Find more posts: Hype, Movie News



Depp is brilliant. 

VVS on Apr 23, 2012


There's a problem with Depp playing a Native american?Didn't he play one in "The Brave" ?

Puzzled on Apr 23, 2012


He gets a pass from me. He's damn good at his craft.

ur_babys_daddy on Apr 23, 2012


I think it looks interesting.  The only bit that puts me off is the wide headband. Yes, I know the native americans wore them, but it looks just like Captain Jack.

greedo on Apr 23, 2012


i cant help but think that's exactly what people will compare him too the entire time......

Jericho on Apr 23, 2012


Depp is greater than his movies or his movies is greater than him? I don't know, but I know he is very talented likable guy that work with unique directors. I don't Wana another Dances with wolves but I wana swim in abyss of that period in America, I hate the clishe that Indians was wild and sinful for their works, I Wana real west story in size of lord of rings. I Wana live Rango in middle of dances with wolves Can't wait

Ehsan Davodi on Apr 24, 2012


 Yes it just screams Captain Jack again.. the lines look better in the painting.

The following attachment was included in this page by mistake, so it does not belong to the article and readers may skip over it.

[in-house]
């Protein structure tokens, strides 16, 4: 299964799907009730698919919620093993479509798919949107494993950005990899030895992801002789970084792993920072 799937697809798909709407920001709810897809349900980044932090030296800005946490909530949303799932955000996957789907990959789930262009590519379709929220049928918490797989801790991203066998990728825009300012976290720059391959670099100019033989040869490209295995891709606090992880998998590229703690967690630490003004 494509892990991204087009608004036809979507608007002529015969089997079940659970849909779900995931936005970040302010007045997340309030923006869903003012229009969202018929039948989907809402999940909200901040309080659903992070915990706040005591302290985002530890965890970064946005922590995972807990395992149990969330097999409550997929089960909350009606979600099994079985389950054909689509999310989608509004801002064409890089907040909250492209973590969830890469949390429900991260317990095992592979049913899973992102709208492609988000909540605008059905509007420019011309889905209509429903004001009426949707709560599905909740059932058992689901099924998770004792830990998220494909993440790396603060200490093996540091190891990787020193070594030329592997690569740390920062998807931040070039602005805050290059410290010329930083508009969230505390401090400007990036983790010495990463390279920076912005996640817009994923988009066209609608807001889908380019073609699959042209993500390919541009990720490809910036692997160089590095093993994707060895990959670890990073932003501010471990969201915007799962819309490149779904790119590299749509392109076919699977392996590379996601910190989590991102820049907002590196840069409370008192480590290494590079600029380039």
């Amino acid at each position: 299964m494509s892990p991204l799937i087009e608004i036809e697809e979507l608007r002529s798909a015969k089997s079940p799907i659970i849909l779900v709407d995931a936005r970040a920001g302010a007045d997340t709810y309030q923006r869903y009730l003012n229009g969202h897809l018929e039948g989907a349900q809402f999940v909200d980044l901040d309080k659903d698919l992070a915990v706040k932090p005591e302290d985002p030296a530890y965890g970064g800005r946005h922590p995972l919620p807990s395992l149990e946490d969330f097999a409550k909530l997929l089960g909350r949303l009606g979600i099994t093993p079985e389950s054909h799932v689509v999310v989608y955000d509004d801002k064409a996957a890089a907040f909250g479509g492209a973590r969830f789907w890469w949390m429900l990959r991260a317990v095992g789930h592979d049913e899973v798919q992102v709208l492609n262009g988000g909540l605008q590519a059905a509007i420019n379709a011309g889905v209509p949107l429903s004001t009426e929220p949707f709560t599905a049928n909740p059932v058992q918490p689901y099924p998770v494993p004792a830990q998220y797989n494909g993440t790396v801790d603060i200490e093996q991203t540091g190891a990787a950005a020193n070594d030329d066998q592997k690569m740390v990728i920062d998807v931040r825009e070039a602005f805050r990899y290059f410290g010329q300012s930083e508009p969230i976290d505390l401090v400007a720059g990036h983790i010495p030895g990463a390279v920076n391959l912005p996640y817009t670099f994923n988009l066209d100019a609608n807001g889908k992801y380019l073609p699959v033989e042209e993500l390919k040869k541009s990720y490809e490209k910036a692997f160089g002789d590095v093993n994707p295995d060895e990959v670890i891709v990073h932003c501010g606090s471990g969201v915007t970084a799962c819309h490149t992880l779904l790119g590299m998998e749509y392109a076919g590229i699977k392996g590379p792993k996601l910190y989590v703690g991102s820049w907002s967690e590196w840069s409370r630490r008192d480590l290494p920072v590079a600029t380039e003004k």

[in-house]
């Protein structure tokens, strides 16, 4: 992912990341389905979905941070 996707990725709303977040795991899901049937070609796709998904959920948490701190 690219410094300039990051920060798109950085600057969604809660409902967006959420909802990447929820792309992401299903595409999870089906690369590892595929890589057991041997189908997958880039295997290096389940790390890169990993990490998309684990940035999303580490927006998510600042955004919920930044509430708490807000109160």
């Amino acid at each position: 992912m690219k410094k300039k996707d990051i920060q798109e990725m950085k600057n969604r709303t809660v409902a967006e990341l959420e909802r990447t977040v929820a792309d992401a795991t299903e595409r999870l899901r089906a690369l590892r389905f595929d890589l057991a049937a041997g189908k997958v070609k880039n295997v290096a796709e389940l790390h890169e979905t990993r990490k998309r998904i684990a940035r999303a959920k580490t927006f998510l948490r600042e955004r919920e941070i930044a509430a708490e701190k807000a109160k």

Me on Apr 24, 2012


Disney will need a shaman to keep this movie from becoming another John Carter failure.

Max Renn on Apr 24, 2012


 John Carter didn't have Johnny Depp. Box Office Gold

Adam Lubicz on Apr 26, 2012


Mr. Depp is, of course, a talented actor, and he may well have a (small) percentage of native American DNA coursing through his veins.  But even if he were 50% non-Caucasian, he has lived his entire life as a privileged white man and has never had to put up with the prejudice that actual and for-real native Americans have had to put up with.  He views his ancestry with lively interest, for him a mere point of conversation, with none of the weight of history to pull him down.  As such, it's wrong of him to co-opt one of the most famous native American characters in our culture for himself.  An actual native American actor should have played the role. It's funny how characters played in blackface are a no-no to the point where scenes in certain old movies have become unwatchable (they colorized away the "blackface" number in the ironically named "White Christmas", for instance), but at this point in time we, as a society, are okay with yellowface and redface, excusing the practice away with the ridiculous assertion that "hey, it's what this 'acting' thing is all about!"  I suspect this movie will not age well, as succeeding generations will probably feel as skeevy about white men doing "redface" acting as we feel about blackface.

teenygozer on Apr 24, 2012